Coyote Gulch's Colorado Water
The health of our waters is the principal measure of how we live on the land. -- Luna Leopold

Urban Drainage and Flood Control District

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Monday, October 29, 2007

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Here's a report from the Geothermal Investors' Forum held at the Montrose Pavilion, Saturday, Oct. 19, from The Telluride Watch. They write:

Industry experts hailed from across the country, and as far away as Canada and Great Britain, to present on recent innovations in the geothermal business. Potential investors came all the way from Iceland. And yet, Colorado has always been small potatoes in the geothermal market. Firstly, because macro scanning models and remote sensing only pick up large heat anomalies at a depth of about six kilometers (3.7 miles), anomalies at temperatures necessary to produce commercially viable power. The mountains, with all their folded valleys, present a reluctant challenge when the landscapes of Nevada and Utah seem so easy. And secondly (and perhaps more importantly), because of spotty, incomplete data. As a result, no large-scale geothermal power plants have been built in Colorado. While prospectors' have never stopped watching Colorado, nothing has presented itself to draw attention from other, sure-fire sites. Until now...

Recent improvements in the industry have opened up the Colorado playing field. These improvements are innovations in both technology and business. The buzz is centered around enhanced geothermal technologies - things like binary plants, which use an organic fluid with a low boiling point (much lower than water's 212 degrees F) in the heat exchanger. Lower-temperature water can then be used to drive this fluid through the turbine and produce power in the desirable megawatt range. Or, for another example, take United Technology Company's new Purecycle generator, an innovation that uses preexisting centrifugal water chiller motors, but reverses the system. Rather than cooling and disposing of heat, heat is put into a generator. Instead of electricity being used to turn a motor that drives the compressor, electricity is produced by the heat turning the generator. As these chillers are already on the market, after a series of simple modifications, the result is a super affordable, easily deployed unit capable of producing electricity at 99 percent availability from resurging water between 165 and 300 degrees F. This is big news.

Category: 2008 Presidential Election

6:55:32 AM    

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Colorado is out of drought for the most part. The Denver Post is running an article about the outlook for the next water year. From the article:

On the official drought map of the United States, Colorado sits happily as an island of relative cool-white moisture, surrounded by wide seas of scorched brown and burnt amber from Los Angeles to Atlanta. Timely storms in the past year have combined with a stronger conservation ethic to leave Denver-area water systems flush in the month consumers shut down their sprinklers. With Southern California smoldering and Dixie choking on dust, Colorado water officials take solace in a predicted La Niña forecast for the Pacific Ocean that could bring increased winter storms to the Northwest and keep the Rocky Mountains on the cooler side of the drought map...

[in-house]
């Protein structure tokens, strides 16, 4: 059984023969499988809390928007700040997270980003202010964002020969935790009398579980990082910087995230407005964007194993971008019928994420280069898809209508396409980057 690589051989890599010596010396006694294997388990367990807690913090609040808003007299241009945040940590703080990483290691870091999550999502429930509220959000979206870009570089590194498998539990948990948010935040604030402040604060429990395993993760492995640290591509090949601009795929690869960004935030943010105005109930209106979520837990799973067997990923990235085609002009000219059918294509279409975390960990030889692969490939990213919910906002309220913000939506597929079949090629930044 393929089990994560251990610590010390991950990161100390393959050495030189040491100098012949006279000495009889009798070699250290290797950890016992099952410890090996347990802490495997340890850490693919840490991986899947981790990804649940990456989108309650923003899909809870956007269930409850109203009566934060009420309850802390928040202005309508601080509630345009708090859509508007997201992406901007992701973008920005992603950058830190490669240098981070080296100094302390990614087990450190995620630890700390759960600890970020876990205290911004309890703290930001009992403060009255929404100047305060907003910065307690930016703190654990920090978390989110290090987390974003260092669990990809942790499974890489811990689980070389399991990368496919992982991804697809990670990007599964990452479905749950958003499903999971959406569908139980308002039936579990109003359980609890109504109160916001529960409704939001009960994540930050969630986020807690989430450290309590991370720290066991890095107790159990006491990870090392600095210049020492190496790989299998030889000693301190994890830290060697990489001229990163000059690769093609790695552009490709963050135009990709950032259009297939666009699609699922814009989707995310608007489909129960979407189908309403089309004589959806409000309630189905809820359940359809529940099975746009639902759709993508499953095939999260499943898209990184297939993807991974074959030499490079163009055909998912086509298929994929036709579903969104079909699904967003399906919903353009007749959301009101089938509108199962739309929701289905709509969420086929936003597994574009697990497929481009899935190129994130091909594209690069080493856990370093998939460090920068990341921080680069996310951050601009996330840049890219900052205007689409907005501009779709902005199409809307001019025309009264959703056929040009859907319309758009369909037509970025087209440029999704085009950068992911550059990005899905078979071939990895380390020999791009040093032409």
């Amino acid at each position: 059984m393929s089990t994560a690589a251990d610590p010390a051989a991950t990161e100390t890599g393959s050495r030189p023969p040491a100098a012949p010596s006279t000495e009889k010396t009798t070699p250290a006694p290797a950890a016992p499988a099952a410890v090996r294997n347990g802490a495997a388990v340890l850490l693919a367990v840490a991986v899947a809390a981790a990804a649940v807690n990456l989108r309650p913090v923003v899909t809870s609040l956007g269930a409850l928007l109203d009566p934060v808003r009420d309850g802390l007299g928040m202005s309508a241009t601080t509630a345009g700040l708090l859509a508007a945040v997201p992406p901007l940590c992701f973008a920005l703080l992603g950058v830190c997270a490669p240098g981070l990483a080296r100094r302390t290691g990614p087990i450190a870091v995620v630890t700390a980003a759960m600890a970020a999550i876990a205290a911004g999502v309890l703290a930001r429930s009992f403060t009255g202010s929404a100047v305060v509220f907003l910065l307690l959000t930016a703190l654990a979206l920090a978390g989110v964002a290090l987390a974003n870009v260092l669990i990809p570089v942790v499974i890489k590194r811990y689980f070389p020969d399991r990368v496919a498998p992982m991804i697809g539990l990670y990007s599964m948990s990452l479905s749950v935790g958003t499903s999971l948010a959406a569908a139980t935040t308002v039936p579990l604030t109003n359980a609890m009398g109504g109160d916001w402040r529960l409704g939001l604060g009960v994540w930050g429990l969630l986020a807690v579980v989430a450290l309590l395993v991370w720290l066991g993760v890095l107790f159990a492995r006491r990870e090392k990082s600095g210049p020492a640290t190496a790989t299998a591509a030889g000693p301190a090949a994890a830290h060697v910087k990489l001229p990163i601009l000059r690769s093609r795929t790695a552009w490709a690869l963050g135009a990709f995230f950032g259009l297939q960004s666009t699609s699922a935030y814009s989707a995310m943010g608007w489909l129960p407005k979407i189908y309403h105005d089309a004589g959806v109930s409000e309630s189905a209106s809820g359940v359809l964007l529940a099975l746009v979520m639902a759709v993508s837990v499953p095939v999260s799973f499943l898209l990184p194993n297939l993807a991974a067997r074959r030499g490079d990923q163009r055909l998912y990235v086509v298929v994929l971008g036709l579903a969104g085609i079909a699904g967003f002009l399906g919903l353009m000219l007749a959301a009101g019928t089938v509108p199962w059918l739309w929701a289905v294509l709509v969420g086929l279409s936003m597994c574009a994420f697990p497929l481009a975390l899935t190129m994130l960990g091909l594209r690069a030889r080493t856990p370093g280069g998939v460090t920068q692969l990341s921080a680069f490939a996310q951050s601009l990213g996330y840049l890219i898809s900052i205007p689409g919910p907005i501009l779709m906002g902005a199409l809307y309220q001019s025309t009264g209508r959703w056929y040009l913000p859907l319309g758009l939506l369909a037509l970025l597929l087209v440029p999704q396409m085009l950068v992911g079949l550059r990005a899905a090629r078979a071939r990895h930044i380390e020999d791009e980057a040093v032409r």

Denver, Aurora and other major utilities will use this off season to study and attempt to solidify what they are now calling semipermanent reductions by consumers. Since the worst of the Colorado drought and wildfires in 2002, utilities have compared each summer's water use to 2001 or earlier levels to gauge behavior changes brought on by price hikes and publicity campaigns. Denver users consumed 21 percent less water through September than they did in pre-drought years, Fisher said...

Cuts in use and well-timed snow and rain from May to September left Denver's reservoirs at 93 percent of capacity this fall, compared with 89 percent last year and an 87 percent median over the long term. Consumers in Aurora appear to have cut use by about 19 percent from pre-drought levels, Binney said, though managers have noticed "creep" in the levels of lawn-sprinkling as the city's reservoir situation improved. Aurora's reservoir system is at 84 percent of capacity, a vast improvement over 32 percent in October 2002...

This coming winter's forecast puts Colorado at the edge of the Northwest rain and snowstorms usually attributed to La Niña. Oregon and Washington will benefit, and severely drought-stricken Idaho will see relief, Svoboda said. In a La Niña year, Colorado's results depend on how storms track, to north or south. While the central part of the state may fare well, the southwestern corner could dry out again. The problem for Southern states, from the California coast across to Georgia, Svoboda said, is that warm and dry conditions will persist under the La Niña pattern. Rapid population growth in those states now puts them closer to the same kind of year-to-year danger traditionally seen in the Southwest.

Category: Colorado Water

6:38:15 AM    

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Here's a short discussion of Shell's plans for recovering kerogen from oil shale, using freeze walls, up in northwestern Colorado, from The Aspen Daily News (free registration required). From the article:

Above northwestern Colorado's rolling hills studded with piñon, juniper and sagebrush rises a maze of giant pipes and frost-covered tubes that circle a football-sized testing site and plunge into wells bored a quarter-mile into the pale rock below. A refrigeration and pump unit the size of a warehouse pumps cooling fluid into the wells in an effort to turn the groundwater into walls of ice that will line the holes. These ice walls are a centerpiece of Shell Exploration and Production's attempts to convert the rock that underlies this region into fuel. Using a mixture of heat and ice, it's one of three companies attempting to develop oil shale...

Unlike past attempts to unleash the energy potential locked in oil shale, which involved open pit mining and baking out the petroleum liquid called kerogen, Shell, like most other companies pursuing oil shale, is considering an "in situ" process that would drop long heating units into wells, some 3,000 feet deep, heat the rock to 650-750 degrees for about three years, then pump out the kerogen, which could be used for gasoline, diesel and jet fuel. Chevron and EGL Resources are also pursuing oil shale in the region using the federal program, but Shell may be alone in its hope to use freeze walls, meant to line the wells, keep groundwater out of the wells and keep the fuel out of groundwater. Freeze walls have been used for years in construction and mining, but this may be the first time it's been used in underground wells. Shell is conducting a test of the technology at its Mahogany Research Project on the high desert between Rifle and Meeker...